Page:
A small army of Glasgow volunteers are preparing to brave the cold to help their communities this winter.
When temperatures plunge, the city's Winter Wardens will get wrapped up warm, grab their shovels and head outside to salt paths in their neighbourhoods.
These city residents are doing their bit for their neighbourhoods and their efforts run in tandem with Glasgow City Council's work to keep the city moving when bad weather strikes.
Youth worker Peter Divers gives up his own time to ensure people can access Drumchapel Community Centre safely and he has also encouraged other local people to do the same around their homes and premises.
During the summer, Peter is a Community Safety Glasgow Neighbourhood Improvement Volunteer carrying out litter picks and co-ordinating community clean ups in Drumchapel. In the winter, he volunteers as a Winter Warden, spreading rock salt provided by the council to melt ice and snow.
Thirty-five-year-old Peter said: "A lot of different age groups use the centre and its important they can get in and out easily.
"We get a big industrial bag of rock salt delivered to the centre by the council and I shovel it on to the car park and paths when it's cold. I like to make the place a bit safer for people in bad weather.
"Last year it was pretty mild but the year before there was a lot of snow, so there was a bit more work. I also let people know we have grit here, if they want to come and get some for their own paths etc."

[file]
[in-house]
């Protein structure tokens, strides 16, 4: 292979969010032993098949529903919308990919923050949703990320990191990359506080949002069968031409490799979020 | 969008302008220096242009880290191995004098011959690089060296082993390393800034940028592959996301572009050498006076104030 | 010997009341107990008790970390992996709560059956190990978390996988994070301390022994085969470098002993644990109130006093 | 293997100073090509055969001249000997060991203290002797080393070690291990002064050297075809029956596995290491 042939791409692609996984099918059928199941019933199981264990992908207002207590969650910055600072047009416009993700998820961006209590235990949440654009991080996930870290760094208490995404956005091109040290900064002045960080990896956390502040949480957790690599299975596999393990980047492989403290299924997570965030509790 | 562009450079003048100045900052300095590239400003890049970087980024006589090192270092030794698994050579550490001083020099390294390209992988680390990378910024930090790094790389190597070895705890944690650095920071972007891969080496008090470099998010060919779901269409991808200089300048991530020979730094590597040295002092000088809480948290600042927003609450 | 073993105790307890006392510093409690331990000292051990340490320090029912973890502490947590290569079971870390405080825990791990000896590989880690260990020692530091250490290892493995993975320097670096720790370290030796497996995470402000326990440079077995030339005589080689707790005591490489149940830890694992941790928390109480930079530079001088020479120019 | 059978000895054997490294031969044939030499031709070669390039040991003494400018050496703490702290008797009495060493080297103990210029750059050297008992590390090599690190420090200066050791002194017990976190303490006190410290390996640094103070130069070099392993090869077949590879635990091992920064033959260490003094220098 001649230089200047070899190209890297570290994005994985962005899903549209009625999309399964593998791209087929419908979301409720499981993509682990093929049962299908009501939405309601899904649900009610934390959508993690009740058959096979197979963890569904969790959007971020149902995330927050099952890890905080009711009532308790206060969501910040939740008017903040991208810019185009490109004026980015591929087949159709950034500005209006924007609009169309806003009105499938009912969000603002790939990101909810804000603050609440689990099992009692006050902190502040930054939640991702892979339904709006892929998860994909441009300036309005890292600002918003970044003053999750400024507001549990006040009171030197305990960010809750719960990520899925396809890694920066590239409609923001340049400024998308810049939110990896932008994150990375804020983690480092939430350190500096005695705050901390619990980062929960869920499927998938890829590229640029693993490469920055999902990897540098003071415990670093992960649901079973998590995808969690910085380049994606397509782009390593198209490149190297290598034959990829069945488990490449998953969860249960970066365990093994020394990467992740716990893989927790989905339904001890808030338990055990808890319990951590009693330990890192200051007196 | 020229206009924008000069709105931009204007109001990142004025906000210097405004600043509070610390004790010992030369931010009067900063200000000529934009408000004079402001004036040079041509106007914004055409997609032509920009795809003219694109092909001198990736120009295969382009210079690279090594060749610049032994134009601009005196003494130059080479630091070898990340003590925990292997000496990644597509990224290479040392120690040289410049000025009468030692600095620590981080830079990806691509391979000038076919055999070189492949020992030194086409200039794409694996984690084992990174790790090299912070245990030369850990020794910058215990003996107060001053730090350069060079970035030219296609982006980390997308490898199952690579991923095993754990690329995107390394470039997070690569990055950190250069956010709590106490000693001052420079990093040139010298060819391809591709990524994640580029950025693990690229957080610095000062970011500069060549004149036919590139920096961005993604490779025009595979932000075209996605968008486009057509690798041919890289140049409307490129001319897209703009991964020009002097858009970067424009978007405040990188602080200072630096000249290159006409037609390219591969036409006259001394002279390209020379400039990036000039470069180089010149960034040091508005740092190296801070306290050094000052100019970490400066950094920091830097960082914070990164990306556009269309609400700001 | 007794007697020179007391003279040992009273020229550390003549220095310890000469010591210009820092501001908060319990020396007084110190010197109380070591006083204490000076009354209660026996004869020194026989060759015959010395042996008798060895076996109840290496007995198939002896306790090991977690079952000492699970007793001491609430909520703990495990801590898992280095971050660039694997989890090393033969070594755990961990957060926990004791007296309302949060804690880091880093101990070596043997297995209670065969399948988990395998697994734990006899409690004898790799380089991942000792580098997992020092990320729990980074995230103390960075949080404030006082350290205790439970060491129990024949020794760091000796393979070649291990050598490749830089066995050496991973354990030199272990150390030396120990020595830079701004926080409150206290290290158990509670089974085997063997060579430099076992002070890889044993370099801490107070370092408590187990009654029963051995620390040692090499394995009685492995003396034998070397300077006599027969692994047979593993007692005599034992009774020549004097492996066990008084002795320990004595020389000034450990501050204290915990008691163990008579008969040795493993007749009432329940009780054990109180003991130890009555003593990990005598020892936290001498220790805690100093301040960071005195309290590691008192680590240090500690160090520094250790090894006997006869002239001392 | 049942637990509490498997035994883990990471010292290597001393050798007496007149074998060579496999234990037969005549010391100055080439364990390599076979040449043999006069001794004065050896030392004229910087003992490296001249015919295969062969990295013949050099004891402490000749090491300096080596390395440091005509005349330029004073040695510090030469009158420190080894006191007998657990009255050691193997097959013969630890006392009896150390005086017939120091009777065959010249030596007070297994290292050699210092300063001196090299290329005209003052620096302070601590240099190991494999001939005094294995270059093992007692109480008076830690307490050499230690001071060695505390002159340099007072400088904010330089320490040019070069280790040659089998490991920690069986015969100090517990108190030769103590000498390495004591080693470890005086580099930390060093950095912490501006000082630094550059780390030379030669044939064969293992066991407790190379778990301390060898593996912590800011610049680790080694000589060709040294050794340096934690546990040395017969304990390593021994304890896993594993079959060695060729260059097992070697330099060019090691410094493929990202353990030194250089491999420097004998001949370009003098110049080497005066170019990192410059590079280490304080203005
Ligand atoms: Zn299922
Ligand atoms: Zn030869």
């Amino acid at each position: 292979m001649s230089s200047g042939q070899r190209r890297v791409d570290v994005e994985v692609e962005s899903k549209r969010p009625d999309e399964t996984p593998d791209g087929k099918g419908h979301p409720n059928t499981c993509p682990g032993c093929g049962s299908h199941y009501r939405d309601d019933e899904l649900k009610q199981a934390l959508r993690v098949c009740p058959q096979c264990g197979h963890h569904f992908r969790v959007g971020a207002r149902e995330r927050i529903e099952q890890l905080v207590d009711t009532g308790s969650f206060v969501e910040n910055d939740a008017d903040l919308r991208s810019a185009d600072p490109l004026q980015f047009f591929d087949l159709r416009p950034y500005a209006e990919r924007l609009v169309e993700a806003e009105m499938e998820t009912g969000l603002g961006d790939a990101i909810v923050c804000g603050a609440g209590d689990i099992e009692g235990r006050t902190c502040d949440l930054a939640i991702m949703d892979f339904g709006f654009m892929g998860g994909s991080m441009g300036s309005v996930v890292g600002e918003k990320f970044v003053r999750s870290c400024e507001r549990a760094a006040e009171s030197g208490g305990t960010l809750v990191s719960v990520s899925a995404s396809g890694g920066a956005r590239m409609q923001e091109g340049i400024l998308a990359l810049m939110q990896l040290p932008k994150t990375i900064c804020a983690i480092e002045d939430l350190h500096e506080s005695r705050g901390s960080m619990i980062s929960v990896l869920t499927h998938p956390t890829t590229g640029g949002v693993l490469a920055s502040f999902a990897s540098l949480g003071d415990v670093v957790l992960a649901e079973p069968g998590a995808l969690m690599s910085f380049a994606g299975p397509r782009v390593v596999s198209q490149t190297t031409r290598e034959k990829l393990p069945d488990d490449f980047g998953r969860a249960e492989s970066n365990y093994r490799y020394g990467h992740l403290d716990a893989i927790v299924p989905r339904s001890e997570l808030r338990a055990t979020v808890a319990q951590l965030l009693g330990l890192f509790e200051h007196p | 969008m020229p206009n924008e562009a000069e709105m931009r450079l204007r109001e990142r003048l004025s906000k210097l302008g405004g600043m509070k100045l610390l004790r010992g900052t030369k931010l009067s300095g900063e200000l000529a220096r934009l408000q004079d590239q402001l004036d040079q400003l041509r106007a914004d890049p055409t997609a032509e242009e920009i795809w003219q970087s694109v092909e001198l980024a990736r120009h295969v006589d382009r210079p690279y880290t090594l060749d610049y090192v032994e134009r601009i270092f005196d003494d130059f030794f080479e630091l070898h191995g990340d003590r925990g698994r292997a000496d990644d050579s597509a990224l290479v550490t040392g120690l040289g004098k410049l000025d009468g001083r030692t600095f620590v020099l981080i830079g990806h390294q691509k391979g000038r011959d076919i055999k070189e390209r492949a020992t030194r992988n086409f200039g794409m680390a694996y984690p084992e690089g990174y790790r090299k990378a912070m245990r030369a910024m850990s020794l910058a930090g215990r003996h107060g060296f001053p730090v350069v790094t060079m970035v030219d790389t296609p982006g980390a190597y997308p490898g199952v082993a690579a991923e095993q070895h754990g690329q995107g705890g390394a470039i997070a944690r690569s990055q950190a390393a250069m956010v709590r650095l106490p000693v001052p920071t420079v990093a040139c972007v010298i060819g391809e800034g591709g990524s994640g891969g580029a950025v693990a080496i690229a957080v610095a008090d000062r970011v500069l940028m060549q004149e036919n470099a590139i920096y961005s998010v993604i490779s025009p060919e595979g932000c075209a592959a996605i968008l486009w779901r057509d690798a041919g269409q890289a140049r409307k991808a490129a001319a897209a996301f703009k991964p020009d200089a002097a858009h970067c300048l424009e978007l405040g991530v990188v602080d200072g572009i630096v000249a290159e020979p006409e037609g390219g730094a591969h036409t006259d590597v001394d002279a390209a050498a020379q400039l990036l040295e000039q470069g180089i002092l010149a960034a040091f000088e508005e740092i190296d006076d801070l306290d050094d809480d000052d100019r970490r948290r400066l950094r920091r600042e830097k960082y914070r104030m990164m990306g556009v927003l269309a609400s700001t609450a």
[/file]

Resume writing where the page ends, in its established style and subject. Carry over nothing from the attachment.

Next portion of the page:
Peter has also encouraged COPE Scotland and St Mark's Church to get involved and grit the areas around their own buildings in Drumchapel.
Other Winter Wardens grit in their own streets and help elderly or infirm neighbours spread salt on their paths.
Councillor Kenny McLean, Glasgow City Council's Neighbourhoods and Housing Convener, said: "Volunteer Winter Wardens do a great job in their communities. They pitch in because they care about their neighbours and neighbourhoods. Communities pull together when the going gets tough and extreme winter weather can be challenging. The volunteers' work is a great example of how true Glaswegian community spirit can make a huge difference to daily life. I applaud them all for being so proactive !"
Around 1400 council salt bins are available in neighbourhoods across the city - residents are encouraged to use these to grit their drives, paths and streets if snow or freezing temperatures are forecast.
Small amounts of free rock salt (up to 10kg) are also available to the public at council and park depots. Please take your own bags to Victoria Park, Kings Park, Springburn Park or Greenfield Park for collection. Depots at Dawsholm, Shieldhall and Easter Queenslie recycling centres also supply free salt. They are open Monday to Sunday from 10am to 4pm.
The council closely monitors weather forecasts and grits city streets when freezing weather is predicted - top priority is given to major bus routes, junctions and routes around hospitals and fire stations.
If you'd like to become a Neighbourhood Improvement Volunteer email firstname.lastname@example.org for more information.
Details of the council's Winter Maintenance Plan can be found at https://www.glasgow.gov.uk/index.aspx?articleid=17051